To my knowledge, this is the first time that a composer has undertaken to write a set of preludes and fugues for saxophone quartet. This is typically a keyboard form, with the Bach (“Well-Tempered Clavier”) and Shostakovich cycles representing twin peaks of that repertoire.
Reviewed by Steve Elman
I conducted a five-minute online search this week and turned up the names of more than 45 different saxophone quartets. On Allmusic, I found recordings by more than 30—and they weren’t all the same groups that popped up when I was in search mode. Since the average saxophone quartet has the longevity of a mayfly, there might be 100 or more ensembles out there right now, working up tunes, looking for gigs, pitching their concerts. Who knew?
Well, here’s some good news for these intrepid players, especially for those who want to stretch their chops and enrich their repertoire; the premiere recording of Michael Pagán’s 12 Preludes & Fugues has been released in a committed and adept performance by the Colorado Saxophone Quartet.
More good news for listeners like me who love the genre, this collection of 12 short pieces is a satisfying and appealing tour through a surprisingly wide range of styles and forms. And incidentally, music-mix programmers (jazz and classical alike) will find more than a few pleasurable time-fillers in the set.
Sax quartets run a huge gamut. There are groups like Rova, with an unmitigated commitment to the avant-garde; the Raschèr, who maintain a full schedule of symphony and recital performances and boast more than 300 works written for them; the World, who are jazz players first and foremost; and many others with hybrid aesthetics. The only constant seems to be the range of the instruments. Usually the groups are structured like string quartets—two high-register voices, one mid- to tenor-range, and one baritone as an anchor. In this case, Pagán opts for a typical combination spanning the clefs: soprano-alto-tenor-baritone.
As far as I know, this is the first time that a composer has undertaken to write a set of preludes and fugues for saxophone quartet. This is typically a keyboard form, with the Bach (“Well-Tempered Clavier”) and Shostakovich cycles representing twin peaks of that repertoire. One of Pagán’s principal vocations is as a working jazz pianist, so he comes naturally to the alternating contemplative and contrapuntal writing that a listener would expect.
However, no one should mistake his cycle for some kind of hybrid jazz-classical work. This is a set of individual character pieces of through-composed music with very little room for improvisation. These are clearly works of an American composer, unbound by rules and unafraid to take risks. Pagán knows his jazz, knows his classical, and values them both.
He does not draw to any great extent on the creamy French saxophone style. Instead, classical traditions are represented by some rich, organ-like writing (in Preludes I and VIII), in three direct homages to composers Pagán admires—Granados, Bartók, and Hindemith—and some expected nods to Bach. There are four pieces that make direct reference to jazz and several others that glance in a jazz direction; for example, Fugue VI builds on the venerable chord changes of “Indiana” through the Miles Davis-Charlie Parker vehicle “Donna Lee,” and Prelude IV uses voicings reminiscent of Thad Jones’s work.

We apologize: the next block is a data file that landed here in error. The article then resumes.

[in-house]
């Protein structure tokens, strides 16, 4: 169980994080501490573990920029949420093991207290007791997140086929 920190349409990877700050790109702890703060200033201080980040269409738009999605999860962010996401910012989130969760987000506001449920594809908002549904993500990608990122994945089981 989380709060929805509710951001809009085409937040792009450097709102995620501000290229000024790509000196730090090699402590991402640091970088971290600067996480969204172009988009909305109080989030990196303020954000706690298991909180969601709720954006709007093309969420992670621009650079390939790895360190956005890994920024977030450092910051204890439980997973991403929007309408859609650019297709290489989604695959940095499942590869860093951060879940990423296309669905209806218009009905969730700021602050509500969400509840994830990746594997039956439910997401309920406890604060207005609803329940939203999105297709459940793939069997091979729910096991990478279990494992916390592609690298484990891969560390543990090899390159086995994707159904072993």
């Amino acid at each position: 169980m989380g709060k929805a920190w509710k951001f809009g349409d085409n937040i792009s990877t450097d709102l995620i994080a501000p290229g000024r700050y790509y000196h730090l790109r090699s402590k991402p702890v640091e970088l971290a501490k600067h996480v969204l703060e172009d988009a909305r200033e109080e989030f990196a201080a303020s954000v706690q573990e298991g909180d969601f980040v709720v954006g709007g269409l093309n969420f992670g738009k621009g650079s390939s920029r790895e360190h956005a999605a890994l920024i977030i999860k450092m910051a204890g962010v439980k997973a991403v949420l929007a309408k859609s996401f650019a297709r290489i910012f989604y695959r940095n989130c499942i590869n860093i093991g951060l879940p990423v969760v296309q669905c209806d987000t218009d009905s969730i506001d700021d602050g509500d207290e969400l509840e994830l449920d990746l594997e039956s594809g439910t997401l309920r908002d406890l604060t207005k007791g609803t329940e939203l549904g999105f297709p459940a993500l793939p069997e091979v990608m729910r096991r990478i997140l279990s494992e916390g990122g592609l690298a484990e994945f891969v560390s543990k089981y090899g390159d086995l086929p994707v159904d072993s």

In structuring the pieces into a cycle, Pagán has taken a relatively free approach. Instead of restricting himself to a specific round of keys, he has included some pieces in strict tonality, others in more adventurous harmonic territory, and some without any tonal center. In addition, his preludes aren’t all introductions to the fugues; some of them stand quite nicely by themselves and could just as easily have been called etudes or nocturnes. His fugues aren’t all strictly rigorous in their counterpoint either; some could easily be considered impromptus or fantasias.
Most of the pieces make sensible statements on their own, but there are also some ingenious pairings. Prelude IX and Fugue IX stand better together than they do separately: a very pretty two-minute pastorale is complemented by a smart Bachian workout. Prelude V and Fugue V engage each other in much darker harmonic territory and make their connection in tempo: the prelude is structured slow-fast-slow, and the fugue adds a snappy, fast wrapup.
From Pagán’s notes accompanying the CD, it appears that he has hope that the 12 Preludes & Fugues will be presented as a unified whole work, but in this regard he may be disappointed. There is no thread or theme that carries through all 70 minutes of the music. I doubt that all 12 pieces will get many hearings in a single concert, or even that a listener will choose to hear all of the CD in one sitting. But this is as it should be; even Shostakovich’s cycle is better appreciated in small doses.
The Colorado Saxophone Quartet (led by Pete Lewis, with Tom Myer, Kurtis Adams, and Clare Church) has obviously lived with and worked with these pieces for a while, and Pagán is lucky to have received such a strong commitment from such fine musicians. Their execution is exemplary, and their sensitivity to a distinctive “group sound” is notable. Their few improvised solos may not qualify as full-throttle jazz (except for Lewis’s very good one on Prelude XI), but that’s understandable; they are here to represent the composer, not to wail on their own. It’s a measure of their dedication that a fifth Colorado saxophonist, Andrew Stonerock, fills in for Adams on more than half the pieces and fits in seamlessly.